It was crowded.
The ground cities were always crowded though. The rigid class system was to blame for that.
People pushed past each other, shoulder to shoulder.
No one ever spoke. They were all content to stay absorbed in their own pointless little lives. Their heads down and their eyes averted.
There was only the noise of hundreds of thousands of pairs of shoes, stomping, sprinting, and skipping along the roads and streets. But no voices, and no faces.
A girl who stood still. She stood alone. She was different.
Her blonde hair water-falled down her back as her chin tilted upward. She saw everything but no one saw her. Words had yet deigned to escape her mouth… but they were growing bolder.
She stood and watched. People hustled and bustled around her. It was an endless sea of faceless beings. No one looked up, but her.
As she watched, she observed. She examined. She learned. She remembered.
She remembered the woman who ran by and dropped her bracelet while fiddling with her purse. She remembered the old lady with wrinkled hands and a slight limp, walking with bare feet. She remembered the man who wore rings on every one of his fingers. She remembered the boy who tripped on his own shoe laces because they had become untied.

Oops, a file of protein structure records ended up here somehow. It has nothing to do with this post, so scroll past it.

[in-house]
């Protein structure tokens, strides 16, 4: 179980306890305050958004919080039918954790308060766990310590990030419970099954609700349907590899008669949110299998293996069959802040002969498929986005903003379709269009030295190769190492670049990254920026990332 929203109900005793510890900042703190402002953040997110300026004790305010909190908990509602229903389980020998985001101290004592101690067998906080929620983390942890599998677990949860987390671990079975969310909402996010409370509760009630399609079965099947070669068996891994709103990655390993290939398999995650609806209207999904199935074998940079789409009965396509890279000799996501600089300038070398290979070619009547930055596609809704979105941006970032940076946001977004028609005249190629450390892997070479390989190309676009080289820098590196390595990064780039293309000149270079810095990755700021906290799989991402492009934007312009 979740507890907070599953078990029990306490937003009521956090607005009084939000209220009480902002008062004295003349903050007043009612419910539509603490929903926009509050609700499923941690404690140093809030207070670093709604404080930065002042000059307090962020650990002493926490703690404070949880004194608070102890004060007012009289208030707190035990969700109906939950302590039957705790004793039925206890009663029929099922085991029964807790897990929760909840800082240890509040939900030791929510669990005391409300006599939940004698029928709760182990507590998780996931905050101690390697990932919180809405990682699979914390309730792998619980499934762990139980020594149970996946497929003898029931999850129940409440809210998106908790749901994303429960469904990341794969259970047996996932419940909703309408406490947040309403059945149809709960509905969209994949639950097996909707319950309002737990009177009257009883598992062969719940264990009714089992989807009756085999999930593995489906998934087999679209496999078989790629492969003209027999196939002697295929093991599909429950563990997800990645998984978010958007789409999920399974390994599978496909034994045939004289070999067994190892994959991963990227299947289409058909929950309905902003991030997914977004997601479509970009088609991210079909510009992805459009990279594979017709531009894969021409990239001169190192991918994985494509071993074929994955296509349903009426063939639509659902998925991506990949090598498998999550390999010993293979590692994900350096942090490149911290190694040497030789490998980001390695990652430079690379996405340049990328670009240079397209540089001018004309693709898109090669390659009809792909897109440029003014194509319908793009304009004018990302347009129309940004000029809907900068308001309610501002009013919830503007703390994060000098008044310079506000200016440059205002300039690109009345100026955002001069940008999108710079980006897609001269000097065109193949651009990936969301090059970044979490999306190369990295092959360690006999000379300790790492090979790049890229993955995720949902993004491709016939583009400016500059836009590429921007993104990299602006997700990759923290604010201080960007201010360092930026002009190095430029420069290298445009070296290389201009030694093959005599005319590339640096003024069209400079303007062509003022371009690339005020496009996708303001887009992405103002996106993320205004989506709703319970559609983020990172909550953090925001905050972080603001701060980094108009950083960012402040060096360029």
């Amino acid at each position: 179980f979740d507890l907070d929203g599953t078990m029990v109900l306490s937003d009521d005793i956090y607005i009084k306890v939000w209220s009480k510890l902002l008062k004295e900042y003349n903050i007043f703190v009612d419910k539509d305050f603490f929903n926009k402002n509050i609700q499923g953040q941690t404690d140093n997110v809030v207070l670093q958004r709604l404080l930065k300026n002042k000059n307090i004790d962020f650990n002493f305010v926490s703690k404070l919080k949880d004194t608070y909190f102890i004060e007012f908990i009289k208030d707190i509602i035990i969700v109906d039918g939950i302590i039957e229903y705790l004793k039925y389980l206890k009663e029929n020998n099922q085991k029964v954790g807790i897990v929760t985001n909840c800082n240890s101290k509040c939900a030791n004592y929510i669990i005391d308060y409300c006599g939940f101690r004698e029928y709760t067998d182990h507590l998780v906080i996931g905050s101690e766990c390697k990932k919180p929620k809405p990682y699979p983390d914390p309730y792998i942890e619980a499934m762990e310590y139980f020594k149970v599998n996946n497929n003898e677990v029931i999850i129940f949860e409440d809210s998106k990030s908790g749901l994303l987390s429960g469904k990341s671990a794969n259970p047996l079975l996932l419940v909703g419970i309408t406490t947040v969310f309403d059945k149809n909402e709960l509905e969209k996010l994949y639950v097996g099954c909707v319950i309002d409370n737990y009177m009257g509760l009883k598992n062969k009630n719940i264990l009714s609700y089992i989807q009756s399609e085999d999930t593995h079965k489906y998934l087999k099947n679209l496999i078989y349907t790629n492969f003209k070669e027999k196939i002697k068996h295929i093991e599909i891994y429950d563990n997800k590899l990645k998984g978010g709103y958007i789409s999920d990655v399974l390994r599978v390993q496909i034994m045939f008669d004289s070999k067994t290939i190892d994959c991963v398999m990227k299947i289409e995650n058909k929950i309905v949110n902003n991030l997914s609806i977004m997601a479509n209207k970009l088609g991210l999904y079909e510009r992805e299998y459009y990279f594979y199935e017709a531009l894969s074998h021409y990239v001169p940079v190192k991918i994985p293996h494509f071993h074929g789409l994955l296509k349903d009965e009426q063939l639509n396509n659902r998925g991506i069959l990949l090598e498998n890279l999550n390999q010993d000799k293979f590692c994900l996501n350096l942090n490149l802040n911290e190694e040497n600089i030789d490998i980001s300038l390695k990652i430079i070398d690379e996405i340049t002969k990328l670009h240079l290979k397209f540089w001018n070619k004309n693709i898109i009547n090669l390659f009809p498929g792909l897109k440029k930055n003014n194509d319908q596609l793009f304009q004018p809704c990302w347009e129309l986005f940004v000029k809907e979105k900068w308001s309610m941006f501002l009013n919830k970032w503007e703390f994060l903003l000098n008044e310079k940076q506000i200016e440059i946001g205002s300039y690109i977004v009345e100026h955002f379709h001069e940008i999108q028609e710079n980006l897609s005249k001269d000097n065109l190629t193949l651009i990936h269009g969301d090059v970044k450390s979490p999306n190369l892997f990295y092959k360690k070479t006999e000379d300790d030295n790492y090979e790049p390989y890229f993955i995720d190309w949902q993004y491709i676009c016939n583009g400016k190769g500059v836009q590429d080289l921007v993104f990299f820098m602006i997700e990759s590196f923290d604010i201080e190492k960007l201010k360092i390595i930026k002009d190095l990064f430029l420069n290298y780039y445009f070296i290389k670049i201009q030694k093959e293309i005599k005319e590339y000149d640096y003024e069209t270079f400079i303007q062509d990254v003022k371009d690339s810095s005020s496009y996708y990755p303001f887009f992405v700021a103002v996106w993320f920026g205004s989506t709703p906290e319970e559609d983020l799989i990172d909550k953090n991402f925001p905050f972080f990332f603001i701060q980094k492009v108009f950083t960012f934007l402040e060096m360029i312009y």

And she observed a man who was different from the rest.
Instead of walking with his eyes concealed and face hidden, he sauntered with his head held high. The only face among an infinite sea of the faceless. Of course, it might have been for the simple reason that he was blind and couldn’t see anyway and thus no one could see him. The delusional perspective could be almost true for someone who couldn’t see at all in the first place. However, although he pointed his nose more upward then not, and although his face was clearly visible, still his eyes were slightly hidden under a pair of sunglasses. It was like any blind person of course, and yet as the girl watched she still sensed something unusual about the man.